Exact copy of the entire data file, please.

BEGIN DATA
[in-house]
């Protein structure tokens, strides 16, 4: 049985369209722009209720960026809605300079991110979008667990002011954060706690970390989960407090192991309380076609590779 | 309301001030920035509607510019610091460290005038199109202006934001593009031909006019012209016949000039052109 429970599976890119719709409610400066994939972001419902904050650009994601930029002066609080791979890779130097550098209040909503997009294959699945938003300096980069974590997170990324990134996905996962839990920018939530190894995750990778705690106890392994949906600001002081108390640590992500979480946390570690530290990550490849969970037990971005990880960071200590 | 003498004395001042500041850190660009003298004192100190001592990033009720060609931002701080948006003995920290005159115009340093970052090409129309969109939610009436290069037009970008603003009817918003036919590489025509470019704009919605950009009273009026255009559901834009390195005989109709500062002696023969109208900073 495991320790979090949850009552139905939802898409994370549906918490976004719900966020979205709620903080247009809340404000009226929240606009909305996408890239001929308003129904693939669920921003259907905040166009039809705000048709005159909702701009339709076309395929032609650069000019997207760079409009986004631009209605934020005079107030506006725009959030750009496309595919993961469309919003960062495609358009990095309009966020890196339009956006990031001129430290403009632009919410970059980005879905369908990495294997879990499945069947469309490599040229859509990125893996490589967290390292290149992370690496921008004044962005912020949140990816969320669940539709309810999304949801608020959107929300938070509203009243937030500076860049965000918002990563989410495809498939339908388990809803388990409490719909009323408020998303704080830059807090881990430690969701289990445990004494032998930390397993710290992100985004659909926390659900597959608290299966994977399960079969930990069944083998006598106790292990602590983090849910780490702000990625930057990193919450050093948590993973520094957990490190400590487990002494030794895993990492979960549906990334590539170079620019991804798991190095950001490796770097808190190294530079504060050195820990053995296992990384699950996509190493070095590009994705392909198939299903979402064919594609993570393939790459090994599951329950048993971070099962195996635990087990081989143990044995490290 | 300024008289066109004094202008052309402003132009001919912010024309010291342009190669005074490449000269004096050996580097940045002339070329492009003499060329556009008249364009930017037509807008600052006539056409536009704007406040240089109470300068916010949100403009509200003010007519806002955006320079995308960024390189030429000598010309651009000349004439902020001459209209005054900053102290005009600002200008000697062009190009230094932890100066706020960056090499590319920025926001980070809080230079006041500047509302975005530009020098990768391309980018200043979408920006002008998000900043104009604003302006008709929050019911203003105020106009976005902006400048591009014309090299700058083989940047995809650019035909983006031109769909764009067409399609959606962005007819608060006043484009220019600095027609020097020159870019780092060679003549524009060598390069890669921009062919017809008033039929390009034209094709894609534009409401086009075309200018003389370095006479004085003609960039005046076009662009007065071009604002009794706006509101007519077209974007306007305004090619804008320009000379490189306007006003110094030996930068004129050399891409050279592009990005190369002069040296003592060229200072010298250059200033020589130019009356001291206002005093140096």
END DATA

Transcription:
[in-house]
């Protein structure tokens, strides 16, 4: 049985369209722009209720960026809605300079991110979008667990002011954060706690970390989960407090192991309380076609590779 | 309301001030920035509607510019610091460290005038199109202006934001593009031909006019012209016949000039052109 429970599976890119719709409610400066994939972001419902904050650009994601930029002066609080791979890779130097550098209040909503997009294959699945938003300096980069974590997170990324990134996905996962839990920018939530190894995750990778705690106890392994949906600001002081108390640590992500979480946390570690530290990550490849969970037990971005990880960071200590 | 003498004395001042500041850190660009003298004192100190001592990033009720060609931002701080948006003995920290005159115009340093970052090409129309969109939610009436290069037009970008603003009817918003036919590489025509470019704009919605950009009273009026255009559901834009390195005989109709500062002696023969109208900073 495991320790979090949850009552139905939802898409994370549906918490976004719900966020979205709620903080247009809340404000009226929240606009909305996408890239001929308003129904693939669920921003259907905040166009039809705000048709005159909702701009339709076309395929032609650069000019997207760079409009986004631009209605934020005079107030506006725009959030750009496309595919993961469309919003960062495609358009990095309009966020890196339009956006990031001129430290403009632009919410970059980005879905369908990495294997879990499945069947469309490599040229859509990125893996490589967290390292290149992370690496921008004044962005912020949140990816969320669940539709309810999304949801608020959107929300938070509203009243937030500076860049965000918002990563989410495809498939339908388990809803388990409490719909009323408020998303704080830059807090881990430690969701289990445990004494032998930390397993710290992100985004659909926390659900597959608290299966994977399960079969930990069944083998006598106790292990602590983090849910780490702000990625930057990193919450050093948590993973520094957990490190400590487990002494030794895993990492979960549906990334590539170079620019991804798991190095950001490796770097808190190294530079504060050195820990053995296992990384699950996509190493070095590009994705392909198939299903979402064919594609993570393939790459090994599951329950048993971070099962195996635990087990081989143990044995490290 | 300024008289066109004094202008052309402003132009001919912010024309010291342009190669005074490449000269004096050996580097940045002339070329492009003499060329556009008249364009930017037509807008600052006539056409536009704007406040240089109470300068916010949100403009509200003010007519806002955006320079995308960024390189030429000598010309651009000349004439902020001459209209005054900053102290005009600002200008000697062009190009230094932890100066706020960056090499590319920025926001980070809080230079006041500047509302975005530009020098990768391309980018200043979408920006002008998000900043104009604003302006008709929050019911203003105020106009976005902006400048591009014309090299700058083989940047995809650019035909983006031109769909764009067409399609959606962005007819608060006043484009220019600095027609020097020159870019780092060679003549524009060598390069890669921009062919017809008033039929390009034209094709894609534009409401086009075309200018003389370095006479004085003609960039005046076009662009007065071009604002009794706006509101007519077209974007306007305004090619804008320009000379490189306007006003110094030996930068004129050399891409050279592009990005190369002069040296003592060229200072010298250059200033020589130019009356001291206002005093140096």